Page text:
Members of the police force are government officials who enforce the law and maintain order. They are engaged in dangerous and stressful occupation that can involve violent situations that must be controlled. In many of these confrontations with the public it may become necessary for the police to administer force in order to take control of the situation. As unfortunate as it may seem however, police officers are injuring and even killing people through the use of excessive force and brutal treatment.
In regard to police abuse, there will be many officers who feel that their job of fighting escalating street crime, gangs, narcotics violations, and other violent crimes is difficult already, to such an extent that worrying about excessive policy for abuse behavior will only further decrease their ability to fight crime effectively, efficiently, and safely. This abuse must be monitored so that police do not forget who they are serving; not themselves, but the public. This means that even the criminals, who are a part of the public, have certain rights, accurately identified as civil rights.
One of the main police abuse problems is physical brutality. I think that there should be some kind of written policy that would restrict physical force to the narrowest possible range of specific situations. For example, there should be limitations on the use of hand to hand combat, batons, mace, stun guns and firearms. However, limiting policies actions will bring much debate, especially from police officers...
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...cle whole trying to fight it. Citizens realize that there are limits as to what a police officer can do. To make society a safe place for both citizens and officers, it is imperative that they work together for a comprehensive checks and balances system. The United States Constitution guarantees certain rights for everyone, and is the very backbone of this country. If these rights are to be ignored, either through permissive laws enacted by law enforcement against private citizens, or through a lack of maintenance of existing protective legislation, private citizens; which means the entire country, will become paralyzed. Because of this, the opportunity and freedom which this country is built on must be enforced, and those charged with doing so must not abuse their power.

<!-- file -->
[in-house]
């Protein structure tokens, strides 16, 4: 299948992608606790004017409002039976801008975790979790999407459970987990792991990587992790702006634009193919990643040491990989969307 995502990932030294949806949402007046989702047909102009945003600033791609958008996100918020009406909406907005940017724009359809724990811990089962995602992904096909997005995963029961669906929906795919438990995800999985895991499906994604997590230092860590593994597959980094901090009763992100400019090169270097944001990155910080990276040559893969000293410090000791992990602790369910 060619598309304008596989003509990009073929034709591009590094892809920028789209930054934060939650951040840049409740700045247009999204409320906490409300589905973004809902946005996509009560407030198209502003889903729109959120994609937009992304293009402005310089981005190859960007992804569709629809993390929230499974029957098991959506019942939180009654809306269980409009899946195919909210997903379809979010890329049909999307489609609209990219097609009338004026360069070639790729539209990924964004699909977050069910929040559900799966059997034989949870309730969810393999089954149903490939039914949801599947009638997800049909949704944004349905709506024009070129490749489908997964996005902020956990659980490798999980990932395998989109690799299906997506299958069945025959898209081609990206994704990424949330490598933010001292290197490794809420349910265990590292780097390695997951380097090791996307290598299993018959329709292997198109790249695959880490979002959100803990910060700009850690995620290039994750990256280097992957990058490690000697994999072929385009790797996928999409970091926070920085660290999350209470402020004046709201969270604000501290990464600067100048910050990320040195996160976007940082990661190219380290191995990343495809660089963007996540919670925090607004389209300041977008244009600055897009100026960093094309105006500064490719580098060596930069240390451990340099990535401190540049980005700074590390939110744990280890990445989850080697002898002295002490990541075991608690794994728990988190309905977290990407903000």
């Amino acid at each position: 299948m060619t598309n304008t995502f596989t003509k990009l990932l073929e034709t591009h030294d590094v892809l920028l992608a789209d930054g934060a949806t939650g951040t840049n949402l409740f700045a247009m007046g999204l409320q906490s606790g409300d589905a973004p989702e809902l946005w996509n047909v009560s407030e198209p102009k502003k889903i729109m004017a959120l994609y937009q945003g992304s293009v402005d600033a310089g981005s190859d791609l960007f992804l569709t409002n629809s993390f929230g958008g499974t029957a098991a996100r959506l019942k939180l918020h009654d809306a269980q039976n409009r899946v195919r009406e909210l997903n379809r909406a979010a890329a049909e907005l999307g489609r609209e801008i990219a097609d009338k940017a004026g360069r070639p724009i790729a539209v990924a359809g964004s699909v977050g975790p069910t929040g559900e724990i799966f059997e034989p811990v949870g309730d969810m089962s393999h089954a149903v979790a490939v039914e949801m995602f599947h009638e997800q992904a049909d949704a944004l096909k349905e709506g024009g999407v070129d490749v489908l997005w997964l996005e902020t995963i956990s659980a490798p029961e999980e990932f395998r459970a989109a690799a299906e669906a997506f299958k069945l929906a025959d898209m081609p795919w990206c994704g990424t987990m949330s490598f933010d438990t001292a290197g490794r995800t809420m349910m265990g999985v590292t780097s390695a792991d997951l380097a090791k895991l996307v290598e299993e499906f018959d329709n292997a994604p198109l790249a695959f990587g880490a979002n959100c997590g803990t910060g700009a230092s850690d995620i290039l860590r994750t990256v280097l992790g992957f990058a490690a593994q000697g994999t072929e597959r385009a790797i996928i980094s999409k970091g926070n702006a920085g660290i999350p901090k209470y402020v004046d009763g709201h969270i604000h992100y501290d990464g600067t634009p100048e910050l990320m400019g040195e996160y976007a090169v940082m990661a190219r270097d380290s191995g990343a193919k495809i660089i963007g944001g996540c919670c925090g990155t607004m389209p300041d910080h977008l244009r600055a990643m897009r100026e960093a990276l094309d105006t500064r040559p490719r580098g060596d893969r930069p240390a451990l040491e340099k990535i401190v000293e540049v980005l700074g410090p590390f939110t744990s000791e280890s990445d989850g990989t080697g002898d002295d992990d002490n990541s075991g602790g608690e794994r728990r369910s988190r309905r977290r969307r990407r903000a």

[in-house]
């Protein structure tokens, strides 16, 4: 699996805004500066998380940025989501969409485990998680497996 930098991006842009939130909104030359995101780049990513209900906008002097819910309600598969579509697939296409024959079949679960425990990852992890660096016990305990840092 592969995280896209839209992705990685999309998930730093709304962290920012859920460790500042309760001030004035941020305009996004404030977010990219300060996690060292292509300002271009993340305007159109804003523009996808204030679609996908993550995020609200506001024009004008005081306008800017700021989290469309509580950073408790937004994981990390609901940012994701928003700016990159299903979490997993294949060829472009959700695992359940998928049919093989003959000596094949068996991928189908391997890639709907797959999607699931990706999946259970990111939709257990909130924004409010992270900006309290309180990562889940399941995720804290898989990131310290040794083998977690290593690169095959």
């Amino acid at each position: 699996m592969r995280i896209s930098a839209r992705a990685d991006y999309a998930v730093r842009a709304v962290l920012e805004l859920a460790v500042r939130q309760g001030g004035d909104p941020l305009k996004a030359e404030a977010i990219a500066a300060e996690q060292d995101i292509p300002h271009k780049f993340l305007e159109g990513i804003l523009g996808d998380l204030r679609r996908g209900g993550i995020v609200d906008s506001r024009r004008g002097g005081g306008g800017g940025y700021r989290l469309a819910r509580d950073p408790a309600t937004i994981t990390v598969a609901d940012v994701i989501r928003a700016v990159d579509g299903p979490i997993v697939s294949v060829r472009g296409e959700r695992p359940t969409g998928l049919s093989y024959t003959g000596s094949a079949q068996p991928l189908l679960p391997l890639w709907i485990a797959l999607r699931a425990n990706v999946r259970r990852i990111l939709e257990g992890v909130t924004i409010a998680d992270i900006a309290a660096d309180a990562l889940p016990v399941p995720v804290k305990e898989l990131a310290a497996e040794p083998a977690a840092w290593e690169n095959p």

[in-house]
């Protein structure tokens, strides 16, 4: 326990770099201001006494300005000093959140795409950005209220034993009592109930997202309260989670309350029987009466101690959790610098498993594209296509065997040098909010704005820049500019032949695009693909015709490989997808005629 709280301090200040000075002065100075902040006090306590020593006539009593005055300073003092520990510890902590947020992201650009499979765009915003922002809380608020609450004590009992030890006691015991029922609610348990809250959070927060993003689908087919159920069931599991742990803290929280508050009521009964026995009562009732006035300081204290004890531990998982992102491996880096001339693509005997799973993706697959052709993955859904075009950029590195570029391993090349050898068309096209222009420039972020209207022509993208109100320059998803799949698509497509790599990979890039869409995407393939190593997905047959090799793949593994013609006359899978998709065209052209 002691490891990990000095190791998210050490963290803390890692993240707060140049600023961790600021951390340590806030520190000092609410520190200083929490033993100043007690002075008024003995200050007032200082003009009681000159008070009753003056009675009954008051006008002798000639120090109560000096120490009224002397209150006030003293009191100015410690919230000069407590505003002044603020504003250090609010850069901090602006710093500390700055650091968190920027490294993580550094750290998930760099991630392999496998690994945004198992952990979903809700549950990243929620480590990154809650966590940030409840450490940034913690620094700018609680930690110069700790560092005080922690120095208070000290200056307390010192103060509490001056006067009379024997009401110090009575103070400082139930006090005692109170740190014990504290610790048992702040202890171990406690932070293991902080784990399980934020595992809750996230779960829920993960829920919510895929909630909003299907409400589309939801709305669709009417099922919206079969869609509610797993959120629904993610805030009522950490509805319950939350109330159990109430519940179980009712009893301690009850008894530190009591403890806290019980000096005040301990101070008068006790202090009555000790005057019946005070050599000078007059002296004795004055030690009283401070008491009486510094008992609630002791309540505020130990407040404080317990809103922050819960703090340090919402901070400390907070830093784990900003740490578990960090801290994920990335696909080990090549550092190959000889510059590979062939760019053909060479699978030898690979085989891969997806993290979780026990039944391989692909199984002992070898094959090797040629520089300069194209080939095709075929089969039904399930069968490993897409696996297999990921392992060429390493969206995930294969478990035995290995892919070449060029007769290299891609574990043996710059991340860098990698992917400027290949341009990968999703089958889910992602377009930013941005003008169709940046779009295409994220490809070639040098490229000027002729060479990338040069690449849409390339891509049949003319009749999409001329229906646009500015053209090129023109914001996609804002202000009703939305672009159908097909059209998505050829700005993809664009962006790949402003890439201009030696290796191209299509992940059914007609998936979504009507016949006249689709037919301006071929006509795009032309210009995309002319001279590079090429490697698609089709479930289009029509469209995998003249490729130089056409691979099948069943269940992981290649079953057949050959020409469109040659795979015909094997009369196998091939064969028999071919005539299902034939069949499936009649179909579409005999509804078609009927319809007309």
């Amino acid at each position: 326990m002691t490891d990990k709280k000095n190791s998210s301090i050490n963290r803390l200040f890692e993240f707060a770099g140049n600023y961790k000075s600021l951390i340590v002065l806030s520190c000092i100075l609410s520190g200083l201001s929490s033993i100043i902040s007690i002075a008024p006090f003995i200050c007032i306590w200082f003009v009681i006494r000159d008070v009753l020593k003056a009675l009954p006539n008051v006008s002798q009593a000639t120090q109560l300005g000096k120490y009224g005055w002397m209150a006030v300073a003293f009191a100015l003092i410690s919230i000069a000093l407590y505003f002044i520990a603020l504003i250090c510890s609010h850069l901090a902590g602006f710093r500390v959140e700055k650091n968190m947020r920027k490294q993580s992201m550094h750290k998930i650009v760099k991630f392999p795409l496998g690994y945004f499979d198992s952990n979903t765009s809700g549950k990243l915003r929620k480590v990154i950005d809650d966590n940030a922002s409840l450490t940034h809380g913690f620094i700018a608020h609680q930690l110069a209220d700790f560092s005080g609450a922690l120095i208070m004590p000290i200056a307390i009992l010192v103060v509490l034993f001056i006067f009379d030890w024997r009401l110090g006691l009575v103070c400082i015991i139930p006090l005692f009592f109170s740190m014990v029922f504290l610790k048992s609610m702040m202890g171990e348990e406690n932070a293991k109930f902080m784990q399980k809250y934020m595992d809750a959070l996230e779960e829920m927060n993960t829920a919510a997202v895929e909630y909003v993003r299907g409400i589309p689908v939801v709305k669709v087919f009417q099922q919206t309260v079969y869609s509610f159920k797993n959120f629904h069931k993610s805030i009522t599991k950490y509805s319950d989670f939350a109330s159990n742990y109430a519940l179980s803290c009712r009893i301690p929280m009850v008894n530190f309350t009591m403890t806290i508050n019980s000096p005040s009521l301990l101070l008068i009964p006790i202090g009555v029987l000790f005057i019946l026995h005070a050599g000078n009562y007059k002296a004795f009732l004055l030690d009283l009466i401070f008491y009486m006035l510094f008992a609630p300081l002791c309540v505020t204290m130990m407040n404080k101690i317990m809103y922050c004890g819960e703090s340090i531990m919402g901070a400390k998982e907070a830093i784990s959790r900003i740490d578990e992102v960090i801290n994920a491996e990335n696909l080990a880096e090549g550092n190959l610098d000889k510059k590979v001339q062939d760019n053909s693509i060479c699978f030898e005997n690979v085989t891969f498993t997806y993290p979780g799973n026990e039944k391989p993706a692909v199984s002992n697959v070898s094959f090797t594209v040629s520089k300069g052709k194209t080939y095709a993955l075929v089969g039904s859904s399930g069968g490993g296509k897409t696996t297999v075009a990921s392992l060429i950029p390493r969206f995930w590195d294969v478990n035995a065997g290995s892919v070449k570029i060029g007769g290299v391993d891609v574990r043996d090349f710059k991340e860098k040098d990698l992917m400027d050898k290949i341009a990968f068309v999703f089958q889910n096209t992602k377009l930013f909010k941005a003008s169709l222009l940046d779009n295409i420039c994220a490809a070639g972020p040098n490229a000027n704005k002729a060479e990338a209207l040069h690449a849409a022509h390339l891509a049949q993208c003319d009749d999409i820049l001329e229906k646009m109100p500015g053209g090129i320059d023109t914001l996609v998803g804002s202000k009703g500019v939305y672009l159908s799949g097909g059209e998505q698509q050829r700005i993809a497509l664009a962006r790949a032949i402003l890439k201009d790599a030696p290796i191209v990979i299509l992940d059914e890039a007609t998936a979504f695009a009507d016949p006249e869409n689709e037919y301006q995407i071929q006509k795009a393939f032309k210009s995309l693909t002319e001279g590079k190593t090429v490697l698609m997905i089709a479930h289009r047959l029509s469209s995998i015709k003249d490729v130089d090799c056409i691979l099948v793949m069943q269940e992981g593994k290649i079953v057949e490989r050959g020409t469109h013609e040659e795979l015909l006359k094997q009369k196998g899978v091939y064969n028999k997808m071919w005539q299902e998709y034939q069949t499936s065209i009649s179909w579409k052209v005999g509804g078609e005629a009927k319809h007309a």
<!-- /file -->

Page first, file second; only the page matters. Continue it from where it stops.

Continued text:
Chevigny, Paul. Police Power. Toronto: Random House, 2004.
Kornblum, Alan N. The Moral Hazards. New York: D.C. Heath, 2006.
Silverman, Eli B. NYPD Battles Crime. Boston: Northeastern Univ. Press, 2009.
Cohen, Henry. Brutal Justice. New York: John Jay Press, 2010.
Alpert, Geoffrey P., Dunham Roger G. Police Use of Deadly Force. Washington D.C.: Police Executive Research Forum, 2005.
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